What is an Associate Degree?

An associate degree is the first academic level of undergraduate education. An associate degree program is built to teach you many of the basic principles of a discipline and can either help you prepare to enter the workforce or be the first step in your postsecondary education.

In this article, we'll take a closer look at what an associate degree is, explore some of the different types of associate degrees that you might come across in your research and answer a few frequently asked questions in the following sections:

Classes Start Every 8 Weeks

Whether you know exactly where you're heading, or you're still planning your next steps, it all starts with a simple conversation. Let’s talk.

Types of Associate Degrees

There are several different types of associate degrees that you can earn, including Associate of Arts (AA), Associate of Science (AS) or Associate of Applied Science (AAS). However, the type of associate degree you choose to pursue is just one part of making your decision, with the other being the degree’s focus. When looking into different programs, you should always pursue a subject that interests you and stands to serve your goals the most.

Keeping that in mind, here's a quick look at the different types of associate degrees:

Associate of Arts (AA)

An Associate of Arts, or AA degree, is a type of associate degree typically awarded to students within the wider field of liberal arts. Like an Associate of Science, this degree is sometimes viewed as a steppingstone on the way to a bachelor's degree, though earning a bachelor's degree after completing an AA program is not required.

Associate of Science (AS)

An Associate of Science, also known as an AS degree, is an associate degree awarded to students who study subjects within the broader world of science. Unlike the similarly named Associate of Applied Science, this type of associate degree is geared toward helping prepare you to pursue a bachelor's degree, even though it can still be earned as a standalone credential.

Associate of Applied Science (AAS)

An Associate of Applied Science differs slightly from both an AA and an AS degree in that this type of degree program is specifically designed to build your up skills in preparation to pursue potential employment within a certain field. While both an AS and an AA also contain opportunities to learn new skills that may be useful to your future career, they are not as directly focused on a singular field or discipline as an AAS.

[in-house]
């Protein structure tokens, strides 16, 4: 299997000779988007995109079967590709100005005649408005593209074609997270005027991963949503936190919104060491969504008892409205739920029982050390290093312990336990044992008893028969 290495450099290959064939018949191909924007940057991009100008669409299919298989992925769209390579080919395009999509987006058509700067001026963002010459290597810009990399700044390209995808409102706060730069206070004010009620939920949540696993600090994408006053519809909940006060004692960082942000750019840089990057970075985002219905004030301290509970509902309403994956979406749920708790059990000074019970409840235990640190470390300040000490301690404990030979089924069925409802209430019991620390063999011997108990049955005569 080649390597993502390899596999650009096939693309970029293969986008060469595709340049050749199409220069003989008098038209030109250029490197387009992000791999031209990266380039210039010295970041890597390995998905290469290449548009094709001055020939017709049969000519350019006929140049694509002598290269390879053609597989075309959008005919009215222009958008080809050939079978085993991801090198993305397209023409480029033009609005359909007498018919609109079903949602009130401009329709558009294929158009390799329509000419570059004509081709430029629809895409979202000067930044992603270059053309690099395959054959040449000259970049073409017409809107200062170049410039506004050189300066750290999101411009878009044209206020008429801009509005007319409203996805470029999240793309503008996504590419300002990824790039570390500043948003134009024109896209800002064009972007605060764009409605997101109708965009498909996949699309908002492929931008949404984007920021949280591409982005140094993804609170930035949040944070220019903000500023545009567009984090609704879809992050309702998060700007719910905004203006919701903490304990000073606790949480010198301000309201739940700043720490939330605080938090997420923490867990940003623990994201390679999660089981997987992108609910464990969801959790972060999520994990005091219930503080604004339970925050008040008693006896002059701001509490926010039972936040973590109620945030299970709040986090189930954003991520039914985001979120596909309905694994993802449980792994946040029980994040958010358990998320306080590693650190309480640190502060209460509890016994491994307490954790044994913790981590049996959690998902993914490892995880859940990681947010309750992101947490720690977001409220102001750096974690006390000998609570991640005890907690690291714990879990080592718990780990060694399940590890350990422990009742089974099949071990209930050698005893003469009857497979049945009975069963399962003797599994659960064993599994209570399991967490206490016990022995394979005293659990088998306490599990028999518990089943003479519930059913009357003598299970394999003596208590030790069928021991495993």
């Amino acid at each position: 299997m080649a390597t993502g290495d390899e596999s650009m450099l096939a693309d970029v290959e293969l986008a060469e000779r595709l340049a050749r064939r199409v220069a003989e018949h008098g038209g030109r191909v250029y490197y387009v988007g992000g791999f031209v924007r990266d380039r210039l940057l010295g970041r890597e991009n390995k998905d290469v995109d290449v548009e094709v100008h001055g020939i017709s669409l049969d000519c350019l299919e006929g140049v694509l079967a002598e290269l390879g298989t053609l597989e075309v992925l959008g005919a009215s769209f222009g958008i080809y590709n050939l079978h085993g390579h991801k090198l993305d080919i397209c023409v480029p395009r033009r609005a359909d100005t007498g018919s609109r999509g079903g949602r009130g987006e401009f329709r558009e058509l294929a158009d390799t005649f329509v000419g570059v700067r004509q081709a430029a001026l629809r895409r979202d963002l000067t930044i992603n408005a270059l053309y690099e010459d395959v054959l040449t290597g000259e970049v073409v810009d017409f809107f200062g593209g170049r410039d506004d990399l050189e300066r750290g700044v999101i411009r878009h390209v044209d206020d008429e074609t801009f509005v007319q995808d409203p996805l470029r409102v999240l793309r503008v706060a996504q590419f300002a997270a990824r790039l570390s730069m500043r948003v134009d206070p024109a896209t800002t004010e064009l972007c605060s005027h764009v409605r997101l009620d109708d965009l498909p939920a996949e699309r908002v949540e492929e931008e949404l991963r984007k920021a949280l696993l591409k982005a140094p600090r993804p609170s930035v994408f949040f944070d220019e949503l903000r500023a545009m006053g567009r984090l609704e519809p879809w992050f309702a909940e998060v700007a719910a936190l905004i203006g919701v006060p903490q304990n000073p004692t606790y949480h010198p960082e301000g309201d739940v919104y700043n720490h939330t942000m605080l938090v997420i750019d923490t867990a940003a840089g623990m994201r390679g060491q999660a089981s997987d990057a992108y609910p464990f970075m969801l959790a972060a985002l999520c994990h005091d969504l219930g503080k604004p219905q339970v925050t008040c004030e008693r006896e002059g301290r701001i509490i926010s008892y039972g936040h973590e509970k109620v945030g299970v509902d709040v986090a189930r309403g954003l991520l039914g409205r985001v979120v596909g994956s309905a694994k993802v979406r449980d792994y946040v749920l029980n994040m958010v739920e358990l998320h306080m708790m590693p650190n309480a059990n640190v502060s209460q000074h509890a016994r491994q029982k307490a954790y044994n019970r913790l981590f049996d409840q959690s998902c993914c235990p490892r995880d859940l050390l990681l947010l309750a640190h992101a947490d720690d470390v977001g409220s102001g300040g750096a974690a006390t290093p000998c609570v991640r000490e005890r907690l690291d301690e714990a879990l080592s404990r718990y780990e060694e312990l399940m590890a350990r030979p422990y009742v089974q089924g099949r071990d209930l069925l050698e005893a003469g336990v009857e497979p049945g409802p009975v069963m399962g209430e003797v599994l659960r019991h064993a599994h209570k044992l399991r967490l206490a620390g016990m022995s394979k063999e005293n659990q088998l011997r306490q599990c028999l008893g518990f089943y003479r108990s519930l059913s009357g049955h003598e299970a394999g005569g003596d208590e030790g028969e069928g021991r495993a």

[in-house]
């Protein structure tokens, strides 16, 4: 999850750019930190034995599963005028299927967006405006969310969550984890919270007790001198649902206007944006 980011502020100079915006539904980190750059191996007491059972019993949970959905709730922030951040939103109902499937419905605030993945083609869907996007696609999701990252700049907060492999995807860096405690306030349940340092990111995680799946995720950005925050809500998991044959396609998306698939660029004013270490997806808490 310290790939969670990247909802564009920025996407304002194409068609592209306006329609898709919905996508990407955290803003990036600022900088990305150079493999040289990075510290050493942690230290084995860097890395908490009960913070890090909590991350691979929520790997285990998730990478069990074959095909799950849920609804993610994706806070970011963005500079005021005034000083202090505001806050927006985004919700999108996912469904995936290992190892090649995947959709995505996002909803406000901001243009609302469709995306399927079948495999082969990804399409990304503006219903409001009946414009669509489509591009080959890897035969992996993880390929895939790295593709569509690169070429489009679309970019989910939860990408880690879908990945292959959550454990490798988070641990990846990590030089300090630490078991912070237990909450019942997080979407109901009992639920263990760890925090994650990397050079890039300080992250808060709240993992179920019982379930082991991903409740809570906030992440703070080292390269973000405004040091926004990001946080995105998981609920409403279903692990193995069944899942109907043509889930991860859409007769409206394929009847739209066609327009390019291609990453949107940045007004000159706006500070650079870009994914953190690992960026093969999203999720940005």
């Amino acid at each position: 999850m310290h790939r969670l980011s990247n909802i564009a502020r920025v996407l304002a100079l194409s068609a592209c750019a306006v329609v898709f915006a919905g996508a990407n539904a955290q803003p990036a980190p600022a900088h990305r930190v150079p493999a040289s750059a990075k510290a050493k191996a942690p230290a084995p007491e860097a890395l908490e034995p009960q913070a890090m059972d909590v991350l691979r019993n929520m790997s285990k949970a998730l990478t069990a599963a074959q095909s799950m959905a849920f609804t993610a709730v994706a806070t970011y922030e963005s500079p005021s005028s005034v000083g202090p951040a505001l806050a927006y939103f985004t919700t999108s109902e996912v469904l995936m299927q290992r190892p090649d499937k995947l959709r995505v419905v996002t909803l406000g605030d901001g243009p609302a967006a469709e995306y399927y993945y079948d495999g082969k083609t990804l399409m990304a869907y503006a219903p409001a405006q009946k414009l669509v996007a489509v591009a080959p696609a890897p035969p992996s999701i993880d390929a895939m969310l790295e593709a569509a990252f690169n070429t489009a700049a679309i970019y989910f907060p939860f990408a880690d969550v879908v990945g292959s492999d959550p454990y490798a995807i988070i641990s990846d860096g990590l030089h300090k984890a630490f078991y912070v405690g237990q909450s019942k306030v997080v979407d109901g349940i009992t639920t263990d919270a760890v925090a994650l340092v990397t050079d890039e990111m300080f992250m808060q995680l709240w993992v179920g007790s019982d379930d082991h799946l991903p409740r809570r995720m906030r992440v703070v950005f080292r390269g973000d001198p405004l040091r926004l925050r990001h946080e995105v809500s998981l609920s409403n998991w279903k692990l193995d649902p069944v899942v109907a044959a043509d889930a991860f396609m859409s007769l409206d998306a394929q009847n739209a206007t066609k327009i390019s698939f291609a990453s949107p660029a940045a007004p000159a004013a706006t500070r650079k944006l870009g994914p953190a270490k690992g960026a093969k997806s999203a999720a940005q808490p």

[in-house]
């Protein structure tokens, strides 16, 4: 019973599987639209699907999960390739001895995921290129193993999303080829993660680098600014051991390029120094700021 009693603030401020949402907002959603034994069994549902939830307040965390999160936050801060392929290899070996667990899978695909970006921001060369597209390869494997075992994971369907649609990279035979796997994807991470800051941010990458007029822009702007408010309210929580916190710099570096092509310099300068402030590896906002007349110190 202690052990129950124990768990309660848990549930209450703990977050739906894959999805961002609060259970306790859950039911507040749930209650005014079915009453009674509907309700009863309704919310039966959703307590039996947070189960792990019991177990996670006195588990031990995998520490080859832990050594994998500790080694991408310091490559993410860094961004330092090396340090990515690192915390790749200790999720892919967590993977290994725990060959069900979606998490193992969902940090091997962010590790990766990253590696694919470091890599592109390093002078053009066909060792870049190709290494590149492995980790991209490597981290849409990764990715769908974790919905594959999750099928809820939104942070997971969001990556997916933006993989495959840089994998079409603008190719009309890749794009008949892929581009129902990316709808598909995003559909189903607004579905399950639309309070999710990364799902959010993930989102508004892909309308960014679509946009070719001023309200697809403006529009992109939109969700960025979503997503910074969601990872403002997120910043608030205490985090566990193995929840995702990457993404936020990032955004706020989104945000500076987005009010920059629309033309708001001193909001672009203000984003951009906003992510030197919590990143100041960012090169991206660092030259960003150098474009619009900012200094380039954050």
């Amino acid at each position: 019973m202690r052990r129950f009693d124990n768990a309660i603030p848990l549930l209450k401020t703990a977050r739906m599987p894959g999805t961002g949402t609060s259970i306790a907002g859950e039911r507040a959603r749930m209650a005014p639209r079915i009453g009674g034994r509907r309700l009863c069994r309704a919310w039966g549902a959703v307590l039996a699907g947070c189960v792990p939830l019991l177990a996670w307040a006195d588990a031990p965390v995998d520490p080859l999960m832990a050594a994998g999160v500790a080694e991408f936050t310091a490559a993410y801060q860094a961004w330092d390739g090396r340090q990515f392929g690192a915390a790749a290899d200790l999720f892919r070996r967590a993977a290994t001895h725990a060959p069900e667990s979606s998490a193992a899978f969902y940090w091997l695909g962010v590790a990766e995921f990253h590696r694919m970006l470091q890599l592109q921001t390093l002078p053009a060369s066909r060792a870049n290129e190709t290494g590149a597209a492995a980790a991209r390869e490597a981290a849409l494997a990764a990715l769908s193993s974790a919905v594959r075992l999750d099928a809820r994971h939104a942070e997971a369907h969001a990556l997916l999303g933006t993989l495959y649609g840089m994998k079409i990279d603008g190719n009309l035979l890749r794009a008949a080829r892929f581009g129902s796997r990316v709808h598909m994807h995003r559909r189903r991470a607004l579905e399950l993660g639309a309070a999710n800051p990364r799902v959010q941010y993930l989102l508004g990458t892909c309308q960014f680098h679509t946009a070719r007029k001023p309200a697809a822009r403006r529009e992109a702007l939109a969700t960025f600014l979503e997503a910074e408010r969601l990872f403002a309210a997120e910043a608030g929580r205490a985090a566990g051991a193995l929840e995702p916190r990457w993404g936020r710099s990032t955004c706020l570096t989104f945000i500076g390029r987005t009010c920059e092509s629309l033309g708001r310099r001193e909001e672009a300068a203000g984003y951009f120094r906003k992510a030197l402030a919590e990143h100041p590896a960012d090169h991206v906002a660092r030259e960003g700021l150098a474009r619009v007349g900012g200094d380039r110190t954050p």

Many of the programs at DeVry fall under the Associate of Applied Sciences umbrella, including our Associate in Engineering Technology, our Associate in Information Technology and Networking and our Associate in Network Systems Administration.

Associate Degree Requirements

The requirements for an associate degree could refer to two things: the requirements to enroll, also known as prerequisites, and the requirements to graduate.

While the enrollment requirements will vary between schools and programs, to enroll in an undergraduate program at DeVry you need to have a high school diploma or something equivalent, undergo a college-level skills evaluation and meet certain academic requirements. Some states may require you to interview or speak with with an Admissions Representative. Please see the DeVry University Academic Catalog for complete admissions requirements. 

The requirements to graduate from an associate degree program will vary based on the degree you pursue. To graduate, you need to take and pass all the necessary classes outlined in your program guide, meet the minimum credit requirements and maintain the minimum GPA requirement set by your school.

What Level of Education is an Associate Degree?

An associate degree is typically considered the first level of postsecondary education. It can be a steppingstone toward a bachelor's degree, or it can be treated as a standalone credential.

At DeVry, many of our associate degree programs are designed to stack1 into a related bachelor’s degree, meaning that the credits you earn while working on your associate degree can in many cases be put toward earning your bachelor’s with us.

Associate Degree vs. Bachelor’s Degree

You may be asking yourself, what is an associate degree compared to a bachelor’s degree? A bachelor's degree is a higher-level degree than an associate, and typically represents the completion of your undergraduate study in a particular field.

While either degree can provide you with the chance to develop a foundational understanding of a field, the degrees are quite different. An associate degree program may be shorter in length, have different credit hour requirements and contain fewer courses than a bachelor's degree program. 

While many associate degrees are designed to take between two or three years to earn with full-time enrollment, bachelor's degrees are designed to take around four years to complete, although there are several factors that influence how long it takes to earn your degree, such as breaks, course load or transfer credits to name a few.

How Can I Start Earning an Associate Degree?

At DeVry, we offer a number of associate degree programs that you can explore. From our Associate Degree in Business to our Associate Degree in Health Information Technology, there’s something for everyone, no matter what your career goals. Earn your degree 100% online from experienced professors who are there to help you develop your skills and work with you as you prepare to pursue a career in your chosen field. 

1At the time of application to the next credential level, an evaluation of qualifying transfer credits will occur and the most beneficial outcome will be applied.